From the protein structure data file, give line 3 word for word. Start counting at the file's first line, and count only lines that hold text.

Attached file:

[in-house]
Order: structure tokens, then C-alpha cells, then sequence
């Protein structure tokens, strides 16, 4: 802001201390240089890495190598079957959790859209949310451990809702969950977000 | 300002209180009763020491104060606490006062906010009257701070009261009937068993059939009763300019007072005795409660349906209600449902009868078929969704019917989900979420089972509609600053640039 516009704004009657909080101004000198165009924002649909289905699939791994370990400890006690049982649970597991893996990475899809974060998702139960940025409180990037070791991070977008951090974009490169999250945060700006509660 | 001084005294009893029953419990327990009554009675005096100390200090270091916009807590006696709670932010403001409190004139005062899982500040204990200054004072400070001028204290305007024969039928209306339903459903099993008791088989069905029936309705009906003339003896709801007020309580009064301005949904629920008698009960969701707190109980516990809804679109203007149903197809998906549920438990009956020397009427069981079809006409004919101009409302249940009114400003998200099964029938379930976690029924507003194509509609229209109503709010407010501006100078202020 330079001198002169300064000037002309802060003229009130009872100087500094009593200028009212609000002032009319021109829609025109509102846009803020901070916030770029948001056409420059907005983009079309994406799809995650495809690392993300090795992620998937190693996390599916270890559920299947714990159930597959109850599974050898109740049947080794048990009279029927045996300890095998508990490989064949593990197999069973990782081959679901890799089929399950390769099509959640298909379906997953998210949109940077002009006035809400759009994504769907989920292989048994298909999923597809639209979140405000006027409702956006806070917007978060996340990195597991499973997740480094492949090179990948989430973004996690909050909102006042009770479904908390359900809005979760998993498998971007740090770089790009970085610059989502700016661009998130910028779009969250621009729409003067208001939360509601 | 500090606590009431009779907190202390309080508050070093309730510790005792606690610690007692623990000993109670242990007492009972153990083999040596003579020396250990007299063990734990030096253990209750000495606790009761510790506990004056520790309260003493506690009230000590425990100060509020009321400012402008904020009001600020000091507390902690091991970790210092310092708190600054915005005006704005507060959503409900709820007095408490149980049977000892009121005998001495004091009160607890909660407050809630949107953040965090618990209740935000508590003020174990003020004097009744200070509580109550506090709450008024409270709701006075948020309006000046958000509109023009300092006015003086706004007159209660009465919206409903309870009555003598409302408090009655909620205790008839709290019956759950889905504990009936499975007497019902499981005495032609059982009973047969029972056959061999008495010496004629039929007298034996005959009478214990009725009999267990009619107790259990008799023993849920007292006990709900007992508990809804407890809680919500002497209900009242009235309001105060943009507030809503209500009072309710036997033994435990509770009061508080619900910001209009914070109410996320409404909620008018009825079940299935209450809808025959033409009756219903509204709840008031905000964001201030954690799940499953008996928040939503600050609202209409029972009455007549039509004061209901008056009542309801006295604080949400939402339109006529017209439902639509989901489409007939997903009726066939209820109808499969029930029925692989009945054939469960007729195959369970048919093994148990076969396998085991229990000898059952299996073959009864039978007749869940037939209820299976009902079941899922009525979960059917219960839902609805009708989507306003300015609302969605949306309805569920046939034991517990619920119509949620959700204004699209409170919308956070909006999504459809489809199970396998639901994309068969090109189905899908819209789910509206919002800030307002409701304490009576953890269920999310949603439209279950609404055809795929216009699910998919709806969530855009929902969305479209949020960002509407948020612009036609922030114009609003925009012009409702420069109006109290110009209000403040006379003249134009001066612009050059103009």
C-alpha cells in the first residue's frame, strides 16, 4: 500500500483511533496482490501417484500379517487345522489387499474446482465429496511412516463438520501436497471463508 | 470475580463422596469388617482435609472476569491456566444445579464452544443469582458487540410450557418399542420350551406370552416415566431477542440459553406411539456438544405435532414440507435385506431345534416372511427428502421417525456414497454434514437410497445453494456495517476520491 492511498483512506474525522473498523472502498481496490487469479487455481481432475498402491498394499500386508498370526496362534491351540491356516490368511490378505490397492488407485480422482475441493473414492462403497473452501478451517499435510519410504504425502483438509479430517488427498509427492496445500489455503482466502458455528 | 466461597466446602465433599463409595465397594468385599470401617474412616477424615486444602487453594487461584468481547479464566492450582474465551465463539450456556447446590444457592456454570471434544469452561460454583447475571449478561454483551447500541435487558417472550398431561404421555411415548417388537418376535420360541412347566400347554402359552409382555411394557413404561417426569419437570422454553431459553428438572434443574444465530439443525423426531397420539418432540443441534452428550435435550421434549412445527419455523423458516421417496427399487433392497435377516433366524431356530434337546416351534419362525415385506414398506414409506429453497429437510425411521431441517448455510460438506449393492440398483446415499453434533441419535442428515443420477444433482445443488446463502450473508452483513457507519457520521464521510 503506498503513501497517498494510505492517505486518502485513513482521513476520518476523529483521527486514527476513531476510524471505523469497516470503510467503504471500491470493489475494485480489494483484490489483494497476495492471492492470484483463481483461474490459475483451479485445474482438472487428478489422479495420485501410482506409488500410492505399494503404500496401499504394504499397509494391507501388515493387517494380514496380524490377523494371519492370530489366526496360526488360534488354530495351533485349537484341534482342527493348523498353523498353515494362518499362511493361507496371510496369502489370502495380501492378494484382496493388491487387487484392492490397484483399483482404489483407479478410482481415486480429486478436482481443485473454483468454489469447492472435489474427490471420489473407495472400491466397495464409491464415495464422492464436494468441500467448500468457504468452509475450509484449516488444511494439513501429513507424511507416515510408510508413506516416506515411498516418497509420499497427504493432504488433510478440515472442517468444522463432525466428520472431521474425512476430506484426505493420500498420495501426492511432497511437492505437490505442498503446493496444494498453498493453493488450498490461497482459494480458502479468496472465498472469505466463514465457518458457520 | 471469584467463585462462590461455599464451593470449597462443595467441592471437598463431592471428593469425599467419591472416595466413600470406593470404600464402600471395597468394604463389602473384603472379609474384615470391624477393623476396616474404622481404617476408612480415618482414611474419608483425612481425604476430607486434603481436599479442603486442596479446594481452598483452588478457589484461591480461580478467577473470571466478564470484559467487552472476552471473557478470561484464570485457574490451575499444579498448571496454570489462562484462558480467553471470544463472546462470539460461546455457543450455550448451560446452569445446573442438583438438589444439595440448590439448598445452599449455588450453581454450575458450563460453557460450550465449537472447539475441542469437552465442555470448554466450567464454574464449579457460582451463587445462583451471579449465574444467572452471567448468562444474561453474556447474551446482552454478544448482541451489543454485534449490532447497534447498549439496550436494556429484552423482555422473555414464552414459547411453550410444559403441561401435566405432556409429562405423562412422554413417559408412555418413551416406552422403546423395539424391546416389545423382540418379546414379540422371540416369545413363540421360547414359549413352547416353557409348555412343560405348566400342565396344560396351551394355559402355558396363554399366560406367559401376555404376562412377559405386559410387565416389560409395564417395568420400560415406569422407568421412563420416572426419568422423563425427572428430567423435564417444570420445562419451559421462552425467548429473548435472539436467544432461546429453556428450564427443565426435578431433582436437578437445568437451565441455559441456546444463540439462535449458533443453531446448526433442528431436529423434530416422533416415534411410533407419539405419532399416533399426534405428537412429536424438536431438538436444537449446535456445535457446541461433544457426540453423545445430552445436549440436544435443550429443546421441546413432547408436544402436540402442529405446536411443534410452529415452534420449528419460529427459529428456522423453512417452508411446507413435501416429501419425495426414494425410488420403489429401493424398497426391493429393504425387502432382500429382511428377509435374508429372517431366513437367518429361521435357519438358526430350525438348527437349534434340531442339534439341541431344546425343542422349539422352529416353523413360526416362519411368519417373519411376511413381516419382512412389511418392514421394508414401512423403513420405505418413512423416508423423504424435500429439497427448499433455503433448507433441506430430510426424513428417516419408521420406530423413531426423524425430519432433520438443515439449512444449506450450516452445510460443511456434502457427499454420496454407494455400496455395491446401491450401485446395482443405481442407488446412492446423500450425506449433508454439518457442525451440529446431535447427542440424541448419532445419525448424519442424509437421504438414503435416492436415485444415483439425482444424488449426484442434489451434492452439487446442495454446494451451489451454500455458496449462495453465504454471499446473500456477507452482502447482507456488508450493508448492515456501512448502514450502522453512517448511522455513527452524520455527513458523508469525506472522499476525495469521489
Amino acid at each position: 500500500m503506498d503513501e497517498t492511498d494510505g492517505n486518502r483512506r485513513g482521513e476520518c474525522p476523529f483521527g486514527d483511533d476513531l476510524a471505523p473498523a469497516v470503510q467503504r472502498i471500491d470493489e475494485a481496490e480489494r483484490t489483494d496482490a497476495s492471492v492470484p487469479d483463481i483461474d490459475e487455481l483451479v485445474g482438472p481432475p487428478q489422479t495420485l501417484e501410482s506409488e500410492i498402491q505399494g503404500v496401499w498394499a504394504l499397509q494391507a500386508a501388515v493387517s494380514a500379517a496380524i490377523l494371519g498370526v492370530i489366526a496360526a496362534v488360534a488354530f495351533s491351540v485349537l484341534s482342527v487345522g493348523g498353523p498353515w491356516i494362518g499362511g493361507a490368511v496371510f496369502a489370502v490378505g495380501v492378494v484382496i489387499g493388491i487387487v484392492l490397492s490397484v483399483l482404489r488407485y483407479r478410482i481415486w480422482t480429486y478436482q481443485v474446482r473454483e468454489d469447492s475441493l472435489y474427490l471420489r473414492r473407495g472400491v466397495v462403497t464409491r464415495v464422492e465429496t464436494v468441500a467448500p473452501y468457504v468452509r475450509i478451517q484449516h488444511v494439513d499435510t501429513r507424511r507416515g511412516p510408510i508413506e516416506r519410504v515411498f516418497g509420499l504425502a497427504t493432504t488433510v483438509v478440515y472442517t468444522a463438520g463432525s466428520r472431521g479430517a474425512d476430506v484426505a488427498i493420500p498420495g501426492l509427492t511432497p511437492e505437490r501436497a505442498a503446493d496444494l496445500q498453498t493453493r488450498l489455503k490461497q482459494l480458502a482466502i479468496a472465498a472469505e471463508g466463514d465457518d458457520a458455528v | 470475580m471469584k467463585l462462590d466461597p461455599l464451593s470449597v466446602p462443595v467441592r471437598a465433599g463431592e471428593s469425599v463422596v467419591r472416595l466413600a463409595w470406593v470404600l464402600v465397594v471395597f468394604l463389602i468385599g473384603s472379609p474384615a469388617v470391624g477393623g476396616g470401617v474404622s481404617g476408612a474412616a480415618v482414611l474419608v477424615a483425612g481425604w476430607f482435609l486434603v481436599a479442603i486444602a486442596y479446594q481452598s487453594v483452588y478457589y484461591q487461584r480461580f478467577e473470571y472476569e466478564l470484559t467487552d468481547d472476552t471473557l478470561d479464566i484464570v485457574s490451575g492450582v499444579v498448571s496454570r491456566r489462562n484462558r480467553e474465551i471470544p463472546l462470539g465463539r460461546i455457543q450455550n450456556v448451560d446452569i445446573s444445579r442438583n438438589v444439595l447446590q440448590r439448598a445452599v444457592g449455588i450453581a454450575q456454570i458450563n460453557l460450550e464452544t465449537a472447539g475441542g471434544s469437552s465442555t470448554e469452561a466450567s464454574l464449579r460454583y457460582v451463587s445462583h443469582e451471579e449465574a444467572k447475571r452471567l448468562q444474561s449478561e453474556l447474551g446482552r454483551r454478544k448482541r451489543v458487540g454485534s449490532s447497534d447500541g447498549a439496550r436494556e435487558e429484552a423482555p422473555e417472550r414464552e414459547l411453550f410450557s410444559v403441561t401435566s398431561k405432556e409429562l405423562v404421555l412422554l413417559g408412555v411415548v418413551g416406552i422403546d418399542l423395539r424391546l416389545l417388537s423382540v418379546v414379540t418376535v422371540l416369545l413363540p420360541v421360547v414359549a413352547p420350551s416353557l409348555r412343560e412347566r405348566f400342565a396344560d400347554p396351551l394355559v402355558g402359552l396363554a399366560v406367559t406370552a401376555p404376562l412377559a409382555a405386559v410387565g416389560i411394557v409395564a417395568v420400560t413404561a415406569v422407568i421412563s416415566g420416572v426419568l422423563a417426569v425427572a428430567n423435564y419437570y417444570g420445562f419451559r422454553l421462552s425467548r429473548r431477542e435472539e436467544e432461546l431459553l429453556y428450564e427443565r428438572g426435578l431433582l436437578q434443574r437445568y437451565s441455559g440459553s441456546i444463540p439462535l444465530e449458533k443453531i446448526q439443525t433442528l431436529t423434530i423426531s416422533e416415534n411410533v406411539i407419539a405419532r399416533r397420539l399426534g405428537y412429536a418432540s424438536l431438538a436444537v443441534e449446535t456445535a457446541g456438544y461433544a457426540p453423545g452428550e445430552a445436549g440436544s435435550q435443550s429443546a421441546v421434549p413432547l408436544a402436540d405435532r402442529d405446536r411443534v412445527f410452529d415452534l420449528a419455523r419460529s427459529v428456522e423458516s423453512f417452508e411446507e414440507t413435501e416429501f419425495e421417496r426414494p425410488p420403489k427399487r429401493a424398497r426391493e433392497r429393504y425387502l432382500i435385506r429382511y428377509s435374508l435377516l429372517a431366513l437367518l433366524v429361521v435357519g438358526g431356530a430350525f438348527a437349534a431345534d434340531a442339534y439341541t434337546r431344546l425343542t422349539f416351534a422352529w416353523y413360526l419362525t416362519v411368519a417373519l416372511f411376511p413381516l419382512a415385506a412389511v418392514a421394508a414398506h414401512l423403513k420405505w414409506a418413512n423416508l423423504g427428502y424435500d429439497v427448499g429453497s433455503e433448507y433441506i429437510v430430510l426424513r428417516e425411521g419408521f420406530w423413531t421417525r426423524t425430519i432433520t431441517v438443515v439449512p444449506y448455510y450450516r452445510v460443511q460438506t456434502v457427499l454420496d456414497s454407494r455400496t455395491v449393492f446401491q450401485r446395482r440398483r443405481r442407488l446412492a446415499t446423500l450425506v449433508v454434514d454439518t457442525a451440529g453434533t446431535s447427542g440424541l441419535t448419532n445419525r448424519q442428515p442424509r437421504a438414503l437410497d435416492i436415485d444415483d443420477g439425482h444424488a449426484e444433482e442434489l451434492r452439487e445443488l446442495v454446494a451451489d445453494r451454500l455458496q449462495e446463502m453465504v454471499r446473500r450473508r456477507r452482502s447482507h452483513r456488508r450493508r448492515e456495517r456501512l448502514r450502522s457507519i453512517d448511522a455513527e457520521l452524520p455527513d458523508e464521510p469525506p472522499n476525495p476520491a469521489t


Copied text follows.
């Protein structure tokens, strides 16, 4: 802001201390240089890495190598079957959790859209949310451990809702969950977000 | 300002209180009763020491104060606490006062906010009257701070009261009937068993059939009763300019007072005795409660349906209600449902009868078929969704019917989900979420089972509609600053640039 516009704004009657909080101004000198165009924002649909289905699939791994370990400890006690049982649970597991893996990475899809974060998702139960940025409180990037070791991070977008951090974009490169999250945060700006509660 | 001084005294009893029953419990327990009554009675005096100390200090270091916009807590006696709670932010403001409190004139005062899982500040204990200054004072400070001028204290305007024969039928209306339903459903099993008791088989069905029936309705009906003339003896709801007020309580009064301005949904629920008698009960969701707190109980516990809804679109203007149903197809998906549920438990009956020397009427069981079809006409004919101009409302249940009114400003998200099964029938379930976690029924507003194509509609229209109503709010407010501006100078202020 330079001198002169300064000037002309802060003229009130009872100087500094009593200028009212609000002032009319021109829609025109509102846009803020901070916030770029948001056409420059907005983009079309994406799809995650495809690392993300090795992620998937190693996390599916270890559920299947714990159930597959109850599974050898109740049947080794048990009279029927045996300890095998508990490989064949593990197999069973990782081959679901890799089929399950390769099509959640298909379906997953998210949109940077002009006035809400759009994504769907989920292989048994298909999923597809639209979140405000006027409702956006806070917007978060996340990195597991499973997740480094492949090179990948989430973004996690909050909102006042009770479904908390359900809005979760998993498998971007740090770089790009970085610059989502700016661009998130910028779009969250621009729409003067208001939360509601 | 500090606590009431009779907190202390309080508050070093309730510790005792606690610690007692623990000993109670242990007492009972153990083999040596003579020396250990007299063990734990030096253990209750000495606790009761510790506990004056520790309260003493506690009230000590425990100060509020009321400012402008904020009001600020000091507390902690091991970790210092310092708190600054915005005006704005507060959503409900709820007095408490149980049977000892009121005998001495004091009160607890909660407050809630949107953040965090618990209740935000508590003020174990003020004097009744200070509580109550506090709450008024409270709701006075948020309006000046958000509109023009300092006015003086706004007159209660009465919206409903309870009555003598409302408090009655909620205790008839709290019956759950889905504990009936499975007497019902499981005495032609059982009973047969029972056959061999008495010496004629039929007298034996005959009478214990009725009999267990009619107790259990008799023993849920007292006990709900007992508990809804407890809680919500002497209900009242009235309001105060943009507030809503209500009072309710036997033994435990509770009061508080619900910001209009914070109410996320409404909620008018009825079940299935209450809808025959033409009756219903509204709840008031905000964001201030954690799940499953008996928040939503600050609202209409029972009455007549039509004061209901008056009542309801006295604080949400939402339109006529017209439902639509989901489409007939997903009726066939209820109808499969029930029925692989009945054939469960007729195959369970048919093994148990076969396998085991229990000898059952299996073959009864039978007749869940037939209820299976009902079941899922009525979960059917219960839902609805009708989507306003300015609302969605949306309805569920046939034991517990619920119509949620959700204004699209409170919308956070909006999504459809489809199970396998639901994309068969090109189905899908819209789910509206919002800030307002409701304490009576953890269920999310949603439209279950609404055809795929216009699910998919709806969530855009929902969305479209949020960002509407948020612009036609922030114009609003925009012009409702420069109006109290110009209000403040006379003249134009001066612009050059103009």